dc.description.abstract<table><tr><td colspan="2" class="item-title">Adult Children of Seriously Mentally Ill Women: Characteristics, Risk &amp; Resilience</td></tr><tr class="item-sponsor"><td class="label">Conference Sponsor:</td><td class="value">Midwest Nursing Research Society</td></tr><tr class="item-year"><td class="label">Conference Year:</td><td class="value">2003</td></tr><tr class="item-author"><td class="label">Author:</td><td class="value">O'Connell, Kathleen</td></tr><tr class="item-address"><td class="label">Contact Address:</td><td class="value">Department of Nursing, NF 142, 2101 E. Coliseum Blvd, Fort Wayne, IN, 46805, USA</td></tr><tr><td colspan="2" class="item-abstract">Purpose: The purpose of this research was to describe a sample of adult offspring of seriously mentally ill mothers and explore the relationships between childhood environment and adult well-being variables in the sample. Theoretical Framework: The Salutogenic Model of Health (Antonovsky) and Attachment Theory (Bowlby) provided the theoretical framework. Subjects: A convenience sample of self-identified adult children of seriously mentally ill mothers who responded to calls for participants (N=40). Many participants were recruited via the Internet. Methods: Data were collected through self-administered mailed survey with a response rate of 75%. Results: Over half (52%) of the participants reported their own history of a mental health disorder, and depression was most often identified as the diagnosis. Moderately strong correlations were found between childhood family problems/conflict and adult sense of coherence; childhood family changes/strains and adult sense of coherence; and childhood family resources / mastery and adult quality of life. Content analysis of the contributed information identified themes of (a) difficulty forming friendships, (b) difficulty establishing trust in adulthood, (c) mothering their mother, (d) unavailability of the mother / unpredictability of her response, and (e) needing to heal the wounds of childhood. Conclusions: Participant contributed information greatly clarified the quantitative data in this study. Data identified participant childhoods that were disruptive and sometimes abusive and neglectful. Many participants are still feeling the pain of their childhoods. Nonetheless, most are functioning well, are employed, have at least some college education, and most are achieving other developmental milestones of adulthood. The ability to function well in adulthood despite chaotic and dysfunctional childhoods may be the most remarkable and encouraging finding of this study. Information gained from this study may be useful in working with young children of seriously mentally ill mothers. AN: MN030074 </td></tr></table>en_GB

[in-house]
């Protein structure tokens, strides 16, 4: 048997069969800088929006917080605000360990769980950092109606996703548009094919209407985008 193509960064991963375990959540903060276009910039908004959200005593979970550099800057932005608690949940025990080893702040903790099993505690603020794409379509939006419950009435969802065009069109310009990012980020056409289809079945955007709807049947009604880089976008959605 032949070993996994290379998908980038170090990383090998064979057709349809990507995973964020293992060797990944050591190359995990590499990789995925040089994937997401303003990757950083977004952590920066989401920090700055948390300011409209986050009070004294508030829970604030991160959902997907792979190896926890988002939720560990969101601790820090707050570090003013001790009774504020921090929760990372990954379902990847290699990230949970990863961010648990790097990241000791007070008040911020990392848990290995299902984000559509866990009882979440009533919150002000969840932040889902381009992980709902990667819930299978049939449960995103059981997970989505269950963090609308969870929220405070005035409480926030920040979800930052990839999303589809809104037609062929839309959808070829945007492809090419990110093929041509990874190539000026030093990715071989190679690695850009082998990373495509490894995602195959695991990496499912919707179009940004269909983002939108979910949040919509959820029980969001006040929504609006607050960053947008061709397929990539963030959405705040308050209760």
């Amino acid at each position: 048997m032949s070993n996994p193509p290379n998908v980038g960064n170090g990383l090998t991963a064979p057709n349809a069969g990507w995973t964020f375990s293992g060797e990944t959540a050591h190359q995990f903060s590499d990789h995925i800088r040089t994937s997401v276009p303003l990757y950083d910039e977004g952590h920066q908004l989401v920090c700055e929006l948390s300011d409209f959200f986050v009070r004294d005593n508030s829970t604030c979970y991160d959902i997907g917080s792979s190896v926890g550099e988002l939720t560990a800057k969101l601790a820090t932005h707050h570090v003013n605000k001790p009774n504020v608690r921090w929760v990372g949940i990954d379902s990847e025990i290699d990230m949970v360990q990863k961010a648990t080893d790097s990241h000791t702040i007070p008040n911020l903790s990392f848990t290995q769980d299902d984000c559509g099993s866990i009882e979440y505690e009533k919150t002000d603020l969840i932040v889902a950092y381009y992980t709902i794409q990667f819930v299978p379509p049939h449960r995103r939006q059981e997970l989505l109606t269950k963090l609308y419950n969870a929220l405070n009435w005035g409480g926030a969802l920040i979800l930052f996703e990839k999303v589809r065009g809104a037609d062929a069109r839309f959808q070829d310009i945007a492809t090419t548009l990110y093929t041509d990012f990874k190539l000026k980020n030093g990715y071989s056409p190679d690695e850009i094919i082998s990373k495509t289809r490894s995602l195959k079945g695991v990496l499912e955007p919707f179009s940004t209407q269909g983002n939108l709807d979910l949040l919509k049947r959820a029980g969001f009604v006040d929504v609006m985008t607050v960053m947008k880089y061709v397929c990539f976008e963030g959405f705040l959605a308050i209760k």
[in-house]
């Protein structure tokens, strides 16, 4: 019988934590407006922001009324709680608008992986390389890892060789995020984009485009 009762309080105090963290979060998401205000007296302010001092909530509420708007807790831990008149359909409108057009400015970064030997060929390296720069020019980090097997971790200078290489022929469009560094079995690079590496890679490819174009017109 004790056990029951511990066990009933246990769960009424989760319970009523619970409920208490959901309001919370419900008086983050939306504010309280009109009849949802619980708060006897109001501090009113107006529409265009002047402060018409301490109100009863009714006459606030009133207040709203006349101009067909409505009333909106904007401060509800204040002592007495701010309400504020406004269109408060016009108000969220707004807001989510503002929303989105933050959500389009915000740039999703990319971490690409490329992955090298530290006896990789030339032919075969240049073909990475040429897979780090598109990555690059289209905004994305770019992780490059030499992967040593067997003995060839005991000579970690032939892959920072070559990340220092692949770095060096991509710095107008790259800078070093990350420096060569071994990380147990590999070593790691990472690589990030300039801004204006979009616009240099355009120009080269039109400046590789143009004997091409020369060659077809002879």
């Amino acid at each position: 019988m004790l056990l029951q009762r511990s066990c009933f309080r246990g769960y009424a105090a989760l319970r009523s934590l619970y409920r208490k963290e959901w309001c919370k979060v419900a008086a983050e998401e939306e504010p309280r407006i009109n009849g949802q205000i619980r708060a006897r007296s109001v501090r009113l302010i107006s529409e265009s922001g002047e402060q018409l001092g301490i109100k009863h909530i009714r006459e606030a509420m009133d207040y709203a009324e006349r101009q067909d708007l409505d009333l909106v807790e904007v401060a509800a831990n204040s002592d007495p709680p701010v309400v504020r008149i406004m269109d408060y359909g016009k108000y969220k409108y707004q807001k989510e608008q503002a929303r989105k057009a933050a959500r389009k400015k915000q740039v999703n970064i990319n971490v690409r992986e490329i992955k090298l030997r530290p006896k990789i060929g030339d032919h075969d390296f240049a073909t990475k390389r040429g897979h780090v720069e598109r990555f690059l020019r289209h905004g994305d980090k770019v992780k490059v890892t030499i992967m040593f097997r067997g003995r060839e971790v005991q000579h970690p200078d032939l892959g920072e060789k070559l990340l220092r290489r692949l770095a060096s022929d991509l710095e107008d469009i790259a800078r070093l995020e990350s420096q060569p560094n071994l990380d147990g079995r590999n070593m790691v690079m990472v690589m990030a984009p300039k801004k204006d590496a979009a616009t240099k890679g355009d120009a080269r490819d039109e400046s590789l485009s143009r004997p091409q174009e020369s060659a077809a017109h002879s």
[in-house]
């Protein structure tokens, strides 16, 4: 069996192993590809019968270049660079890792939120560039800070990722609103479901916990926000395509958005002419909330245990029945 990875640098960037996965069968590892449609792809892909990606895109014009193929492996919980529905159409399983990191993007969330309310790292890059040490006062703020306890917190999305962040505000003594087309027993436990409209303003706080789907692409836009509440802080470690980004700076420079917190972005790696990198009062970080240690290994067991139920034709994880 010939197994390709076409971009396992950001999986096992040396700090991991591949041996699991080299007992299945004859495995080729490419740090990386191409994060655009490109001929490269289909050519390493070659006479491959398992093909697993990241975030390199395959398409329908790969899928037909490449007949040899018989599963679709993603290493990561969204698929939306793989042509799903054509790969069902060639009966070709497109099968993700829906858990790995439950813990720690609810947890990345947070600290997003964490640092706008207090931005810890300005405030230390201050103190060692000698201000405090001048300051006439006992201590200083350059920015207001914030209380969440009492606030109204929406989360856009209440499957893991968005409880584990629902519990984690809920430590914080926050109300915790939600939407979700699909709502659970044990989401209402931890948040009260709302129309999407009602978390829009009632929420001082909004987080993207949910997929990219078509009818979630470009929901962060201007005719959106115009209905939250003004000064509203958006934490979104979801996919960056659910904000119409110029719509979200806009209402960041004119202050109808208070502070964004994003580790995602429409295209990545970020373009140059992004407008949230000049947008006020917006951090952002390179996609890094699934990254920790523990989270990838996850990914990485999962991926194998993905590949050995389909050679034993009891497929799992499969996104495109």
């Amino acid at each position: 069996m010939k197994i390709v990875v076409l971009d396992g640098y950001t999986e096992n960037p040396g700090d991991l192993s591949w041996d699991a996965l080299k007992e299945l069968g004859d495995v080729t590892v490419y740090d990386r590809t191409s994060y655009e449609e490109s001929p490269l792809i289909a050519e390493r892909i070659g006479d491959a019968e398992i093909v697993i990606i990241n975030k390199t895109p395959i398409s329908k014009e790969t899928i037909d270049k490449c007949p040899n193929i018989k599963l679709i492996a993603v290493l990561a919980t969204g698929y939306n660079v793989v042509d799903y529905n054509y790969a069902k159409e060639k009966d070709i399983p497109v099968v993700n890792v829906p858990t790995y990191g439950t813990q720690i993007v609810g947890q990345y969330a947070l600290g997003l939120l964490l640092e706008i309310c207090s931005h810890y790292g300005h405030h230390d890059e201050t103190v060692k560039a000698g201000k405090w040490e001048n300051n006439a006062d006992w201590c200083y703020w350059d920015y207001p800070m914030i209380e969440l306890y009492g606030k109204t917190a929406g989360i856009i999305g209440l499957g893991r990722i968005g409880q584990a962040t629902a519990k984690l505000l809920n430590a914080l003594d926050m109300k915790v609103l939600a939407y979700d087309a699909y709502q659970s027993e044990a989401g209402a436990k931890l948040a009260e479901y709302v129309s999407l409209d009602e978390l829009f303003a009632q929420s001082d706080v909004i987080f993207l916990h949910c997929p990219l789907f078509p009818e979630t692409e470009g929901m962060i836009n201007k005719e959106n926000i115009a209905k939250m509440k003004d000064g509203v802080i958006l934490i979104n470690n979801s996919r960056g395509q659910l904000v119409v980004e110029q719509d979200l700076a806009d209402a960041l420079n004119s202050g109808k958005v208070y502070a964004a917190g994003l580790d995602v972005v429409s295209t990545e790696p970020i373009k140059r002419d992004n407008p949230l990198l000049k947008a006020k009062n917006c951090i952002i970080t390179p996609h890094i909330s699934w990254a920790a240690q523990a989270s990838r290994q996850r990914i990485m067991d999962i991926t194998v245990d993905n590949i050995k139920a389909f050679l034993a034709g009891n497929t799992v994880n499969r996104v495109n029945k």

dc.date.available2011-10-26T23:22:04Z-
dc.date.issued2011-10-17en_GB
dc.date.accessioned2011-10-26T23:22:04Z-
dc.description.sponsorshipMidwest Nursing Research Societyen_GB
All Items in this repository are protected by copyright, with all rights reserved, unless otherwise indicated.